Giving Compass’ Take:
• “Unseen and Unsafe” finds that children in the Pacific are exposed to violence at high rates, an issue which is not being adequately addressed by the international community.
• How can funders work to protect children in the Pacific? Where can your dollars make an impact?
• Read about why gender-based violence is your business.
Released at the United Nations High-level Political Forum in New York, the ’Unseen and Unsafe: Underinvestment in Ending Violence Against Children in the Pacific and Timor-Leste’ report shows that over 70 percent or 4 million children across eight countries experience violent discipline at home, including a staggering 2.8 million (75 percent of the child population) in Papua New Guinea.
The report finds there have also been inadequate levels of funding and policy measures to address the epidemic. Just $1.1 million or 0.1 percent of all Australian foreign aid to the Pacific and Timor-Leste in 2017 was directed to programs specifically addressing violence against children. Only $3.4 million was spent in total by all foreign donors on this critical issue.
Children who face violence and abuse often suffer from serious physical injuries, unwanted pregnancy, sexually transmitted infections, mental trauma, and even death.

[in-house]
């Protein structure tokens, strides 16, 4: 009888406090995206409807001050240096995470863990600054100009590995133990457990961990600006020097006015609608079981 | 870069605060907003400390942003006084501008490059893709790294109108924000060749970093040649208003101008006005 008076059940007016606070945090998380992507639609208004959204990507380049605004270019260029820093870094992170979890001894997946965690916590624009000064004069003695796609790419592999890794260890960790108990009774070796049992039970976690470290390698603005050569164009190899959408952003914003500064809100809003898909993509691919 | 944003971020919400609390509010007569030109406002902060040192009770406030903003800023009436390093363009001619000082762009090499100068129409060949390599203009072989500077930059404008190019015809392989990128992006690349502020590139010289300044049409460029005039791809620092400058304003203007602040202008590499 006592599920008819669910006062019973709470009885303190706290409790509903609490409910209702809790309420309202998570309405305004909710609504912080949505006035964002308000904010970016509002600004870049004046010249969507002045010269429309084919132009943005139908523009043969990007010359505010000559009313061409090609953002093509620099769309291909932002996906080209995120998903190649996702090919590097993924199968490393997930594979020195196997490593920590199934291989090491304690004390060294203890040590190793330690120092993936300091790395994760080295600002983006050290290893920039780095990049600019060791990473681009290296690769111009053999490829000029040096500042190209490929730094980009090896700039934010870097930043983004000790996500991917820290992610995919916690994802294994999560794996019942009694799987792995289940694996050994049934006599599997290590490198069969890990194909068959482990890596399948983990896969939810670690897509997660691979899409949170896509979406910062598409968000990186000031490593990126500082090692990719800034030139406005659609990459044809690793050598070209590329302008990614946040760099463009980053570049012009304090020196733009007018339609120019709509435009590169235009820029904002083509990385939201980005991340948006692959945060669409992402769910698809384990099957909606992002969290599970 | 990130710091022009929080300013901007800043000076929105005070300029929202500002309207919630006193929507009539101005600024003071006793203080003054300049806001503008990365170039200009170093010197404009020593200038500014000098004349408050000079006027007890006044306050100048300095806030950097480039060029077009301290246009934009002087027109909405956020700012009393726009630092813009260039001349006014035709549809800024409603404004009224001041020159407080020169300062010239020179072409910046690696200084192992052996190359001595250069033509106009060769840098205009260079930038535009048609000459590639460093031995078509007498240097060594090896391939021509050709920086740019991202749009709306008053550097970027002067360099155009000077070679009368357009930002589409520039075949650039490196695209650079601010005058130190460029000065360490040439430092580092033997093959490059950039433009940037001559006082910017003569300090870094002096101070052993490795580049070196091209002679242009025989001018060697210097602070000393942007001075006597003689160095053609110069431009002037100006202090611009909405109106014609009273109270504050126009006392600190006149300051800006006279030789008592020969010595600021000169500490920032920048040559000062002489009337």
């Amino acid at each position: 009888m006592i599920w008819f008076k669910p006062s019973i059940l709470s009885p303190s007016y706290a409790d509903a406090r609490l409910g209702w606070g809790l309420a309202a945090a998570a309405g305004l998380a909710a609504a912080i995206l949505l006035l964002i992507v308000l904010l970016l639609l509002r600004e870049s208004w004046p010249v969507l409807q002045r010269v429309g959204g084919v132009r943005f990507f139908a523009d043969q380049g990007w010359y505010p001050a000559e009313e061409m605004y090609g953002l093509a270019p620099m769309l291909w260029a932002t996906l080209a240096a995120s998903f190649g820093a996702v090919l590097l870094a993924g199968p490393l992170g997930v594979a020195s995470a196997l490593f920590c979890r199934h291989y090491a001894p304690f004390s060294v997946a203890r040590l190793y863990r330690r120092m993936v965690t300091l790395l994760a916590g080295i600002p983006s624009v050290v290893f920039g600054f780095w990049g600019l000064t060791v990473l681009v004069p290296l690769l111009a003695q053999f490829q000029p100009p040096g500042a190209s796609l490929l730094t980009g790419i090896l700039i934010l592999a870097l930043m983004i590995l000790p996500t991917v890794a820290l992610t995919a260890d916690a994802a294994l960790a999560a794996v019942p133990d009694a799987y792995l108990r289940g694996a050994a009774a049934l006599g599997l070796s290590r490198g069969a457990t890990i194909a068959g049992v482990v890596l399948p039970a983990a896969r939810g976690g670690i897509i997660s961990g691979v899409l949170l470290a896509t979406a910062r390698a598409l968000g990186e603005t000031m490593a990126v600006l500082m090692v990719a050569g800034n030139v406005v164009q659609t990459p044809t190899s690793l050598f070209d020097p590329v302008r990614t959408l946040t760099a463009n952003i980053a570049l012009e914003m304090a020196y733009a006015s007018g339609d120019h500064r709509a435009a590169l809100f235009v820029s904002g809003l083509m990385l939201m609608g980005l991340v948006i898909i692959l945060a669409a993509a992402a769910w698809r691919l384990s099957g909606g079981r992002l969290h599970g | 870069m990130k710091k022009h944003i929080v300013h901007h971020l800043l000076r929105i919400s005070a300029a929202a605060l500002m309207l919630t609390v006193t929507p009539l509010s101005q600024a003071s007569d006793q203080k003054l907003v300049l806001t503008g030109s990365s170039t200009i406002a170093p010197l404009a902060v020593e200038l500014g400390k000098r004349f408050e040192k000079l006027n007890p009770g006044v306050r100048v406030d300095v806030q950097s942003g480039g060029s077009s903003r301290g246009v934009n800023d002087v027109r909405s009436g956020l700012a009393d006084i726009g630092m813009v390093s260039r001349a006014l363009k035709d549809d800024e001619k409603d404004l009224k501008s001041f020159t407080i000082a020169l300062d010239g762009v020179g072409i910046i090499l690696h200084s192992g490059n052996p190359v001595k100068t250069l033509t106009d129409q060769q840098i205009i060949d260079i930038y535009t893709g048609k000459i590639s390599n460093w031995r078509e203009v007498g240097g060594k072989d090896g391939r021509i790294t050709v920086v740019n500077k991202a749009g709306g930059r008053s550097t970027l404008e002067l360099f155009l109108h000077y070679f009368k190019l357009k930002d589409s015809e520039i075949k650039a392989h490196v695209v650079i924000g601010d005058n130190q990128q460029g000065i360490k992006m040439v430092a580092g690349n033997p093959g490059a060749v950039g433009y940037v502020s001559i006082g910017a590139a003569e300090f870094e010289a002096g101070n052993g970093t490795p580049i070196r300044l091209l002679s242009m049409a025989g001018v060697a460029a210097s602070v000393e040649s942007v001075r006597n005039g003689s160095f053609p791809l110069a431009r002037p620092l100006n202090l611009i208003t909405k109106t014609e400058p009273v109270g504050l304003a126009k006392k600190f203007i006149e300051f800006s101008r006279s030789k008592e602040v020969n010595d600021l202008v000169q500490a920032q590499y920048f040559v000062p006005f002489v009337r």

Physically, children are also more susceptible to injury than adults as their bodies are still developing. Violence can lead to stunted brain development which affects their concentration, language development and ability to read and write.
The research, conducted by Save the Children, World Vision, Plan International and ChildFund, also demonstrates:
- 1 in 4 adolescent girls experienced physical violence, and 1 in 10 sexual violence;
- In Papua New Guinea, more than half of all sexual violence cases referred to medical clinics in Port Moresby and Tari were against children; and
- In Papua New Guinea, 27 per cent of parents or carers reported beating their children “over and over as hard as they could”.
Read the full article about violence against children in the Pacific at Save the Children.
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